Saturday, July 06, 2013

Yes it was coup!

In the days before Egyptians went to the polls for the second round run off of the first freely contested presidential ballots, the People’s Assembly or parliament was dissolved and the authority for the legislation of new laws was assumed by the then ruling military Junta, known as SCAF. Some Egyptians felt more comfortable voting for the Muslim Brotherhood candidate Mohamed Morsi, knowing that his authority as head of the executive branch would be limited.

While the parliamentary elections were generally seen to be free, their rules, most definitely were not.  SCAF had imposed a strange and highly unusual set of rules designed to tilt the elections towards the two organized forces in the country; the Islamists and the party of the former president Mubarak, the National Democratic Party. The election rules were designed to make it very expensive for any candidate who is not part of an established large national organization to win. A strange mix of district level proportional representation and quota for laborers resulted in very larger districts, coupled with runoffs for those receiving less than 50% of the vote and a system of staggered ballots over a six week period allowing national organizations to campaign in different regions around the country sequentially. Dissolving such a gerrymandered parliament was indeed a good thing, its composition failed to be even remotely representative of the people of Egypt, as could be seen from the sheer size of the ensuing protests.

The coup process started shortly after the election of President Morsi, when he decreed the return of the dissolved parliament, the courts opposed him and he could not impose his will. Few weeks later, the first part of the coup took place; Morsi kicked SCAF out of the legislative role, a move that was widely welcomed by most Egyptians who believed Morsi and wanted to give him a chance, his approval rating was close to 70%. Few voices warned of the concentration of the executive and legislative powers, but Morsi reassured the nation, by promising that he would, only, make minimal use of his newly acquired legislative powers.

Two additional bodies were yet to be dissolved by the slow courts of Egypt, the so called Shura Council or upper house of the parliament, whose election was made by identical rules to those of the dissolved parliament, but with less than 7% of Egyptians actually bothering to cast a ballot, as it had no defined duties or powers at the time of its election. The second body that was also threatened by the courts was the Constituent Assembly, whose membership was based on that of the dissolved parliament. The likelihood of dissolving these two bodies was very high indeed. President Morsi allowed his supporters to lay siege to the Egyptian Supreme Court and its members were unable to enter the court, let alone hold any sessions for nearly a month. A strange way for a democracy to function!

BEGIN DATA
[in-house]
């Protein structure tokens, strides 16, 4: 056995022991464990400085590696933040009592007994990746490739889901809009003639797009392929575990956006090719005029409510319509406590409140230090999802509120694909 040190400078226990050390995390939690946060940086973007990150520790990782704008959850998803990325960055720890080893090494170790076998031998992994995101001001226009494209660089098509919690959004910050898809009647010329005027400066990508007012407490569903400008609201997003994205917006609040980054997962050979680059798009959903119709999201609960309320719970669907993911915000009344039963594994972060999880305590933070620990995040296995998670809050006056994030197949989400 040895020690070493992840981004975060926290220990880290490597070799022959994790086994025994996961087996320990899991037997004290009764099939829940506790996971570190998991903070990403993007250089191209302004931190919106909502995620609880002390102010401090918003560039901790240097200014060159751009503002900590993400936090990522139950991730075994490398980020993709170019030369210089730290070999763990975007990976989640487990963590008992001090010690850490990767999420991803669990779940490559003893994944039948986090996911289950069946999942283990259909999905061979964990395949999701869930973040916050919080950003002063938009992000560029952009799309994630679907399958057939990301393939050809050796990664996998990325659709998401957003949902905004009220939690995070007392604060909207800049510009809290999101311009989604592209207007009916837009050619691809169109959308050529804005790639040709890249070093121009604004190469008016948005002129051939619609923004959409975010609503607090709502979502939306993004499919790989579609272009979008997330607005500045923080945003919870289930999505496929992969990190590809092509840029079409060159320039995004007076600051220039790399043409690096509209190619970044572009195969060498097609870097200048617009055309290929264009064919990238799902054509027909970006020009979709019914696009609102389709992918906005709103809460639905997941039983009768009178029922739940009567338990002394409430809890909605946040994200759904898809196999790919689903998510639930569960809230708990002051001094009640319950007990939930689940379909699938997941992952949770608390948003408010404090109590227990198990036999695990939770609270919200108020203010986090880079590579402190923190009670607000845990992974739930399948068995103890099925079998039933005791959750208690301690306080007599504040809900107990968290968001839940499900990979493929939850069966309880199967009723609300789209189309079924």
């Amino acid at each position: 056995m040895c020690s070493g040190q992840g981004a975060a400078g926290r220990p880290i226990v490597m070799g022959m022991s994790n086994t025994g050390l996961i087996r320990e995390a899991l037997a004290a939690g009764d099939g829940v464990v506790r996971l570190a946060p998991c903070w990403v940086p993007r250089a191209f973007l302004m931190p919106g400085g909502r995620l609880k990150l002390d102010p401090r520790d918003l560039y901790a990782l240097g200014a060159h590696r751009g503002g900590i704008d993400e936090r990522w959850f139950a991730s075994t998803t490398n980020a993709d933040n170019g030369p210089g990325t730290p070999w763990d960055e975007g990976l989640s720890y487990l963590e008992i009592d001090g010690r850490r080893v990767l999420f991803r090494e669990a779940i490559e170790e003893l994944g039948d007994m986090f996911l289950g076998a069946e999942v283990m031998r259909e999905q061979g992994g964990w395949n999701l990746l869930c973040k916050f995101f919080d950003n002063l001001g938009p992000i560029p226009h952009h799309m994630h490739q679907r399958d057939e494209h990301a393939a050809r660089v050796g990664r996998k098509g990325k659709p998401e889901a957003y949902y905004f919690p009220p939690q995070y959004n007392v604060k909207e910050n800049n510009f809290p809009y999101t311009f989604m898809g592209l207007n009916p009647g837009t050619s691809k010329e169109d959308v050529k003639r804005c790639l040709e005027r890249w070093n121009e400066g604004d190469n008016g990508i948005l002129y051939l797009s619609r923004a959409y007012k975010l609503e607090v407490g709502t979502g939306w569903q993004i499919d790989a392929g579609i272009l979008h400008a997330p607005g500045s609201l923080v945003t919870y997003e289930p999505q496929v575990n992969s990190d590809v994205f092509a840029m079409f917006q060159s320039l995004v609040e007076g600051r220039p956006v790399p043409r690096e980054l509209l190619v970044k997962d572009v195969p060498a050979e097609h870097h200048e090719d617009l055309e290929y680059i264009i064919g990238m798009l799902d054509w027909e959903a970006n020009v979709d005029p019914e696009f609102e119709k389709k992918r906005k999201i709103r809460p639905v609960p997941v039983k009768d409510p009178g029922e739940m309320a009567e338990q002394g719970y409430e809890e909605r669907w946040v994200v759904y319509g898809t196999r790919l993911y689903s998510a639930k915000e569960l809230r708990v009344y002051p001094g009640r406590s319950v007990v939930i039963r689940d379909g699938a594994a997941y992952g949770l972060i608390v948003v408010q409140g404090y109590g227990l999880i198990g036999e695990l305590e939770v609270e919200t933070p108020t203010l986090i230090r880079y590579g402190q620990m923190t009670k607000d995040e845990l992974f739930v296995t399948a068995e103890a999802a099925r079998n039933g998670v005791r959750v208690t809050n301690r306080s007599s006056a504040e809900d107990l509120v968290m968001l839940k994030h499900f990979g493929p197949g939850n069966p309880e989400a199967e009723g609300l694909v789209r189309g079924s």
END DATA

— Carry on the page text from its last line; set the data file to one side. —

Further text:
The siege of the court could not continue indefinitely; fearing the eventual rulings by the Supreme Court, President Morsi moved to perfect his coup, he unilaterally assumed super judicial powers in addition to the legislative powers he had assumed in August.  In late November Morsi declared both the Constituent Assembly and Shura Council immune from dissolution by the courts, and he assigned full legislative powers to the Shura Council, which he was yet to name some additional ninety appointed members and he also declared these decisions to be immune from future legal challenge.

At this point it became clear to many Egyptians that the elected president has engineered and executed an unprecedented coup.  This was Egypt’s big coup, a theft of the January 25, 2011 revolution that was most certainly not Islamist, by the Islamists. It was, at that time, that the seeds of the Egypt’s second revolution were sown by no other than the acts of President Morsi himself.  President Morsi was eventually deposed, following the massive demonstration of June 30, 2013 by millions of Egyptians against him and his Muslim Brotherhood.

Considerable debate has taken place on the legal justification of deposing Morsi, was this a military coup or not? Clear as day, it was military coup, but it was carried out at the will of the vast majority of Egyptians who wanted Morsi out because of his own coup against legitimacy and democracy.


July 6, 2013

1 comment:

zulu said...

As I agree with most of your excellent analysis, I still do not agree that the last movement by the army was a coup. The army did not initiate its action. It responded to the will of the millions who took to the streets. Morsi refused any sort of compromise. The army officers did not assume any powers. They were just instrumental to appointba temporary administration.